Attorney General Eric Holder participates in a ground breaking on the National Law Enforcement Officers Memorial Museum in Washington on October 14, 2010. UPI/Roger L. Wollenberg | License Photo
WASHINGTON, Dec. 8 (UPI) -- The U.S. Justice Department is considering possible avenues to indict WikiLeaks founder Julian Assange beyond the 1917 Espionage Act, officials said.
Possible offenses under consideration include conspiracy or trafficking in stolen property, The New York Times reported Wednesday.
Attorney General Eric H. Holder Jr. said this week prosecution was problematic under the Espionage Act, a World War I-era law under which makes unauthorized possession and dissemination of national defense-related information illegal. However, Holder signaled his office was looking at other statutes.
"I don't want to get into specifics here, but people would have a misimpression if the only statute you think that we are looking at is the Espionage Act," Holder said Monday. "That is certainly something that might play a role, but there are other statutes, other tools that we have at our disposal."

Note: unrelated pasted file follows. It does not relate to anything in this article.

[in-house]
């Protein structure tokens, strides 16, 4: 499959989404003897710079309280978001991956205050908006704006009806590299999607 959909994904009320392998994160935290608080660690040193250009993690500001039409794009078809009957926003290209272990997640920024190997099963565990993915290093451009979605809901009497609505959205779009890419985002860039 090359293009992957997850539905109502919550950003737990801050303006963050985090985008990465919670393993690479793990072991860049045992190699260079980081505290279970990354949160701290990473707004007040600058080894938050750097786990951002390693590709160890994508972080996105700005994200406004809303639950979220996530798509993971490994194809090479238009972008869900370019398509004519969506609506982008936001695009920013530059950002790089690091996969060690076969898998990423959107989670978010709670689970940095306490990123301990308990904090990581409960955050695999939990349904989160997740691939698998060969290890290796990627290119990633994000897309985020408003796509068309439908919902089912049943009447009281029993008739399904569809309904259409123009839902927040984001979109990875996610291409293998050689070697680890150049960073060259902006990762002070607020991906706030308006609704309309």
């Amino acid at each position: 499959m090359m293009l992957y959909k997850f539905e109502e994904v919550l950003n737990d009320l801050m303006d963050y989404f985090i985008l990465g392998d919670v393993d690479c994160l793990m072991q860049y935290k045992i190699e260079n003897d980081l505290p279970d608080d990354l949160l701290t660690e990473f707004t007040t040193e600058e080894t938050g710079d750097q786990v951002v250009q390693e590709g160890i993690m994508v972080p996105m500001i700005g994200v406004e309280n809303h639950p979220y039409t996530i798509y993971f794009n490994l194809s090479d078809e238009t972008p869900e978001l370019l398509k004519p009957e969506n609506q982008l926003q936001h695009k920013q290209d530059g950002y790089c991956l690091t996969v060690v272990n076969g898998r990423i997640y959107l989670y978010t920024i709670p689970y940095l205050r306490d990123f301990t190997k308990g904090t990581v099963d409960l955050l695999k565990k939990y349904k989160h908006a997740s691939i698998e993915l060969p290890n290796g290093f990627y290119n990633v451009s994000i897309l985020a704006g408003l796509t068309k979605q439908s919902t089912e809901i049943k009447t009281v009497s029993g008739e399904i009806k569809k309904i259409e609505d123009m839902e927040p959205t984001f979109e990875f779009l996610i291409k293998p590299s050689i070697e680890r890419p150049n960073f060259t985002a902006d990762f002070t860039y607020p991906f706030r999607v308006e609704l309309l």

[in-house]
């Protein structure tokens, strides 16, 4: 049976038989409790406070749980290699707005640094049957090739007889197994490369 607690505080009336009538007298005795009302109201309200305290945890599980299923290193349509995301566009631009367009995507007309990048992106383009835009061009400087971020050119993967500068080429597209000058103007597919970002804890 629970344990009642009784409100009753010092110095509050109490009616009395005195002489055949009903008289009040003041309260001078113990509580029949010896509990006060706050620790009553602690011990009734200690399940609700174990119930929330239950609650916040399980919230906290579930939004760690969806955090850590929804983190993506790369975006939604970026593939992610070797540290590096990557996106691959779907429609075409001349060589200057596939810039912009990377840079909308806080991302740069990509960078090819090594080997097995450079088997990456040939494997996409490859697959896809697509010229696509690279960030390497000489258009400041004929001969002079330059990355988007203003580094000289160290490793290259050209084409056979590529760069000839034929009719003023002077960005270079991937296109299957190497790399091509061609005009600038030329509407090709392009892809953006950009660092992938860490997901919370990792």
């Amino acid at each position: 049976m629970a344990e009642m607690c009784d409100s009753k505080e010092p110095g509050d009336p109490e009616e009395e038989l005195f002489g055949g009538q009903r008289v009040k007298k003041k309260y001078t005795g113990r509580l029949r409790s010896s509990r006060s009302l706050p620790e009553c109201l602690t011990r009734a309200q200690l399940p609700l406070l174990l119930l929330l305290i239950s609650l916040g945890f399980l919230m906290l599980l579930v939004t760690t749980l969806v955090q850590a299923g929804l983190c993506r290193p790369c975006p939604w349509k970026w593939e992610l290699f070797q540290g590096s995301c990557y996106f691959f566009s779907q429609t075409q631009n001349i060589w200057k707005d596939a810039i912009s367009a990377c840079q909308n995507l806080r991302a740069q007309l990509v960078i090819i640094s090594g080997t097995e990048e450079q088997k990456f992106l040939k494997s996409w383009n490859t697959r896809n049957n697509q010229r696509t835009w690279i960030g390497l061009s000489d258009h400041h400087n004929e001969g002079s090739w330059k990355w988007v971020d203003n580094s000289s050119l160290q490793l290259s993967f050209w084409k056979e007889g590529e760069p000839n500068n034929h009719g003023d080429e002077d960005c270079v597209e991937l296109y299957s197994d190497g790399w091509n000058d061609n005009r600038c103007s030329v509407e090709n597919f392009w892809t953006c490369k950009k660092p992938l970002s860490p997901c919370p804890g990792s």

Last week, five news organizations, including the Times, began publishing articles based on more than 250,000 U.S. State Department documents obtained and released by WikiLeaks. After releasing government documents concerning the wars in Iraq and Afghanistan, Holder and FBI Director Robert Mueller both said the leaks were being investigated.
Assange was arrested Tuesday in London on a Swedish arrest warrant concerning accusations of sexual assault.
Sen. Joseph Lieberman, Ind-Conn., told Fox News Tuesday he believed the Times should be investigated in addition to WikiLeaks, cautioning that this was a sensitive discussion because "it gets into the America's First Amendment."
"I certainly believe that WikiLeaks has violated the Espionage Act, but then what about the news organizations -- including the Times -- that accepted it and distributed it?" Lieberman said. "To me, The New York Times has committed at least an act of bad citizenship, and whether they have committed a crime, I think that bears a very intensive inquiry by the Justice Department."